Thursday, October 13, 2016

Paying for Seminary Education

Theological education is a good thing.  Few would argue that becoming a more fully formed and equipped minister is a bad thing.   Like most good things, however, a seminary education is not cheap. 

Central Baptist Theological Seminary recently released its annual report which includes the sources of tuition and gifts that fund the seminary’s budget of over $3 million dollars.

Students provide 31 percent through the payment of tuition.  Basically, they are paying one-third of the cost of their education.

Thirty-four percent comes from foundations like the Lilly Foundation, the Arcus Foundation, and the Luce Foundation.  Much of this funding goes to special programs and initiatives. 

Individuals provide 30 percent of the seminary budget.  These gifts—both large and small—come from people who believe that theological education is important and are passionate about the mission of the seminary.

Two percent comes from the American Baptist Churches Central Region.  This is greatly appreciated in a time when denominational budgets are stretched thin. 

Two percent comes directly from churches.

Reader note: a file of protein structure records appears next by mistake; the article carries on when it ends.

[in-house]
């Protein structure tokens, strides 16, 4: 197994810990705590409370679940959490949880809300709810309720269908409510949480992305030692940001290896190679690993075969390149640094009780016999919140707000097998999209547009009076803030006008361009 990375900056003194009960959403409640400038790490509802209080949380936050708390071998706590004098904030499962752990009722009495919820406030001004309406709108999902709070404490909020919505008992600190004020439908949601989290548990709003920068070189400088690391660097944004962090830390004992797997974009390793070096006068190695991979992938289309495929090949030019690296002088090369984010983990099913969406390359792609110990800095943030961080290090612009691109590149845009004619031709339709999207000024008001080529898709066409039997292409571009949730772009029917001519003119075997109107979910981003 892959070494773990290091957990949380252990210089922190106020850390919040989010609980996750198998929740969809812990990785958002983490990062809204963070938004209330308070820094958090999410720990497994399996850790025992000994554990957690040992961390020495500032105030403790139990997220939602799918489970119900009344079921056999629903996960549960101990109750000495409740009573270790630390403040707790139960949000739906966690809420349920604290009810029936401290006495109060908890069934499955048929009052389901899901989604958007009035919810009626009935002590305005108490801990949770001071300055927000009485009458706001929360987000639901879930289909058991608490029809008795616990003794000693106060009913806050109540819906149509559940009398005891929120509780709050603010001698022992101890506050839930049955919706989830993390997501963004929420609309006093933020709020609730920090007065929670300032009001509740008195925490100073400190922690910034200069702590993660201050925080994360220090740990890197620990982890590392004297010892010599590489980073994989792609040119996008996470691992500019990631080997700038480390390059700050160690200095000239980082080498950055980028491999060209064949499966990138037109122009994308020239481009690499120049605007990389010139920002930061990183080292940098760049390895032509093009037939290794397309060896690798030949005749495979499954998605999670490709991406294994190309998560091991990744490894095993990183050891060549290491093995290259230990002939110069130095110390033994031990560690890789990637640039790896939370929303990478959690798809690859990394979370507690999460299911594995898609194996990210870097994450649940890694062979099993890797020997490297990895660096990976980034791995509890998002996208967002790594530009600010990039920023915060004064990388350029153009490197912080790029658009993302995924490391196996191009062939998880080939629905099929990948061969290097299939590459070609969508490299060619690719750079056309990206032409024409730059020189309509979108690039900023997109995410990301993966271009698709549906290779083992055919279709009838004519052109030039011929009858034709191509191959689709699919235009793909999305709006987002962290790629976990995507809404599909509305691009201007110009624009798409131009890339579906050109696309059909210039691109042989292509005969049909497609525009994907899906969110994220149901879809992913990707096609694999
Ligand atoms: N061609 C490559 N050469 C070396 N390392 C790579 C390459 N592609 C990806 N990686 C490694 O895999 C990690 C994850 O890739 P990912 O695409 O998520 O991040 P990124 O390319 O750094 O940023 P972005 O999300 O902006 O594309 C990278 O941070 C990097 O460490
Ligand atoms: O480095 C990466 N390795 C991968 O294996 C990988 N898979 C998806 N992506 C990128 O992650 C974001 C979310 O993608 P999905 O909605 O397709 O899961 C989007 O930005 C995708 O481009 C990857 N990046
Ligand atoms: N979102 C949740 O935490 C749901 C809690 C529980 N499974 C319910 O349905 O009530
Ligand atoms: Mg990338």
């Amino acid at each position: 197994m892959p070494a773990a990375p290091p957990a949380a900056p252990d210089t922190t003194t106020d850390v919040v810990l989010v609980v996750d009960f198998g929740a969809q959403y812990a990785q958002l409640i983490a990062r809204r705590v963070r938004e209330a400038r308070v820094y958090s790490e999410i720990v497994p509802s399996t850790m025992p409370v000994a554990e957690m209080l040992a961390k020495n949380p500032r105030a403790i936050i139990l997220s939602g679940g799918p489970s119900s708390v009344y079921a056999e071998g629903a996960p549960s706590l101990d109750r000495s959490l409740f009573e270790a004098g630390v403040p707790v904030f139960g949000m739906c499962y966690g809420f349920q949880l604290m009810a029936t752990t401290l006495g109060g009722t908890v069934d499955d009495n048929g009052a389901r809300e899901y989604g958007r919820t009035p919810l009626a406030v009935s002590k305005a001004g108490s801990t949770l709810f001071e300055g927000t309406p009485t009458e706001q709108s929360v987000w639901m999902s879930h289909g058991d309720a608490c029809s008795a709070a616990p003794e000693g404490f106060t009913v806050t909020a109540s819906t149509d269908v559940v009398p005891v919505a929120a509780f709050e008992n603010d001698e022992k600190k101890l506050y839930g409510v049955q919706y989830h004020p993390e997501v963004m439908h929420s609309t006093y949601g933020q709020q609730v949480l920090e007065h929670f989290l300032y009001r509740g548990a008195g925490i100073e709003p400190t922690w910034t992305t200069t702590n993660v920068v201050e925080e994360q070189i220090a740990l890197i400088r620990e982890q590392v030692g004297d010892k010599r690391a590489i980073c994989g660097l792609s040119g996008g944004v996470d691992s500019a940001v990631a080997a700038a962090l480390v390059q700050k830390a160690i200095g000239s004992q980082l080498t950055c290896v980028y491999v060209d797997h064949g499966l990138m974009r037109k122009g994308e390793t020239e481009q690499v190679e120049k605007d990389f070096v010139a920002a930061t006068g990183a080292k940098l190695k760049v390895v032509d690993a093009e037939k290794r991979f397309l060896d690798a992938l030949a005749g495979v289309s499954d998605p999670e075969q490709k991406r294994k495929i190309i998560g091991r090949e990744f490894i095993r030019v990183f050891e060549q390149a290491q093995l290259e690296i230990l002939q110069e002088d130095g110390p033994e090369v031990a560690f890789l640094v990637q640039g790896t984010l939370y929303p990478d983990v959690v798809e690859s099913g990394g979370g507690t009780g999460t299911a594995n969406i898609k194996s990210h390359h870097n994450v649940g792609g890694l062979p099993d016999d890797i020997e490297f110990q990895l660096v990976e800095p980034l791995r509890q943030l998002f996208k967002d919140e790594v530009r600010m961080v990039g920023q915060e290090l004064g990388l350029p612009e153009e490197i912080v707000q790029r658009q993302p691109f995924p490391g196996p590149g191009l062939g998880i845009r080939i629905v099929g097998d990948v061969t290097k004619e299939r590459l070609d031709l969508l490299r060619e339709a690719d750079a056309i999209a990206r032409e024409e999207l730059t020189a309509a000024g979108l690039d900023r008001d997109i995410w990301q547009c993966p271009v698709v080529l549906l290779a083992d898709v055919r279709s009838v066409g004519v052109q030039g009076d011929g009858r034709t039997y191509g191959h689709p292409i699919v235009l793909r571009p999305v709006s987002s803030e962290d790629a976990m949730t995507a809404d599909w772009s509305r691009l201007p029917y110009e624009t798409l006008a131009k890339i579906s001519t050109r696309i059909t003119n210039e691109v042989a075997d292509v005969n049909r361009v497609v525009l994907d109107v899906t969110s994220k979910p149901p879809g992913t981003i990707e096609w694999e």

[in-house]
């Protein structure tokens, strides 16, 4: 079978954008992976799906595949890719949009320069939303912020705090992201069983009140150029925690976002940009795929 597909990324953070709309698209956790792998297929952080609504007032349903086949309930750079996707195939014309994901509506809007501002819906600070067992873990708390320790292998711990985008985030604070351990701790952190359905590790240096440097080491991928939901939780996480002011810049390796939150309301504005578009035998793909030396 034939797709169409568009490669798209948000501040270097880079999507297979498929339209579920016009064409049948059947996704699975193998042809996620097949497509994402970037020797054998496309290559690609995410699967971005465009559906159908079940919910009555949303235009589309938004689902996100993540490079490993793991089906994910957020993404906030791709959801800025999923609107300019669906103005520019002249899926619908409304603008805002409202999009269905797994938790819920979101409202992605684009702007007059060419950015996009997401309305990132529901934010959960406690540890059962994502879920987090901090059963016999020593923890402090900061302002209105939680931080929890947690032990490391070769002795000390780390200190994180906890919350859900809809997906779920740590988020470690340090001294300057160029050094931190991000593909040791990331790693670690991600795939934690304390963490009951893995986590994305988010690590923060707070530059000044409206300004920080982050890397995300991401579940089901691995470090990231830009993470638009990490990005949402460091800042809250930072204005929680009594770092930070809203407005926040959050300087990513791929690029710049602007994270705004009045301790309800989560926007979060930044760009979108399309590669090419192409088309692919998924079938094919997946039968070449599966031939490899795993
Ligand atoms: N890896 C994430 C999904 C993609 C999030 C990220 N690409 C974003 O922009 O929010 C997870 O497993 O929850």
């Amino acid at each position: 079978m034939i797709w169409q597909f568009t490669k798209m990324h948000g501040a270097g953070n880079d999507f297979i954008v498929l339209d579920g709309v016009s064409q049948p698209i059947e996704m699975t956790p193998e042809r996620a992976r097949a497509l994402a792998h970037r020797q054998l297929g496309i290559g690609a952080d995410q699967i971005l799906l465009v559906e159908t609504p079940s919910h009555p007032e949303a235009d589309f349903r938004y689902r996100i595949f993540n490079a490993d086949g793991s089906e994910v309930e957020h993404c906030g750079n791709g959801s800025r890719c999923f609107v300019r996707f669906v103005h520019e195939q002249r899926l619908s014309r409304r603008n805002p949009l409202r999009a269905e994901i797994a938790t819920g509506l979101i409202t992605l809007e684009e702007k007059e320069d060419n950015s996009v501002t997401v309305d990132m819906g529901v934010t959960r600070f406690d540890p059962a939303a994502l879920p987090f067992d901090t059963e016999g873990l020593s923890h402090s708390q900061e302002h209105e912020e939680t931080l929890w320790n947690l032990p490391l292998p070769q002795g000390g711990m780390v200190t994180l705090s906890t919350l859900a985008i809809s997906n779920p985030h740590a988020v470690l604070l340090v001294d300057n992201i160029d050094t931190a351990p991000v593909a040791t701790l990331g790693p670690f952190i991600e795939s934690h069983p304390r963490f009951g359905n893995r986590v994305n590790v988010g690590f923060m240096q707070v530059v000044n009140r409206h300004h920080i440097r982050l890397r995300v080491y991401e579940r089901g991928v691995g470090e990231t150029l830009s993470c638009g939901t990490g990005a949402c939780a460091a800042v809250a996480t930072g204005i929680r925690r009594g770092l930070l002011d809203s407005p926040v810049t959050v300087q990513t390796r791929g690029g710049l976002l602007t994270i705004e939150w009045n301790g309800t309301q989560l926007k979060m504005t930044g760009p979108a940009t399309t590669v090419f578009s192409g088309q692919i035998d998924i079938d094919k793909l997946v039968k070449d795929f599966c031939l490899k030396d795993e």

Wouldn’t it be wonderful if the last figure could be multiplied ten times?  In all honesty, few churches are willing or able to increase their giving to the seminary without some clear and motivating purpose.  Let me suggest three:

First, when a church discovers a young person within their fellowship who has responded to a call to ministry (and they are few and far between these days), the church can provide affirmation in many ways, but one specific way is to assist that student to attend seminary by providing some tuition funds.  The investment in the student speaks volumes about the church’s belief in the student’s calling.

Second, there is a trend in churches to call out gifted men and women from within the congregation to assume ministry positions.  The effectiveness of these individuals would be enhanced by enrolling in a seminary degree program, and the church could help to fund this expense over and above the individual’s benefit package.  With the seminary’s new online curriculum, the student can be anywhere in the world and take advantage of seminary studies.  Both the church staff member and the church benefit from this arrangement.

Third, a church might choose to become a teaching church, inviting an enrolled seminary student to become part of the church’s ministry team while providing a portion of the student’s tuition as part of the total benefit package.  This helps the church by engaging a minister-in-training and assists the student both financially and educationally.

A new generation of Christian leaders is dependent on foundations, churches, and individuals for their education.  It is worthy investment of resources.

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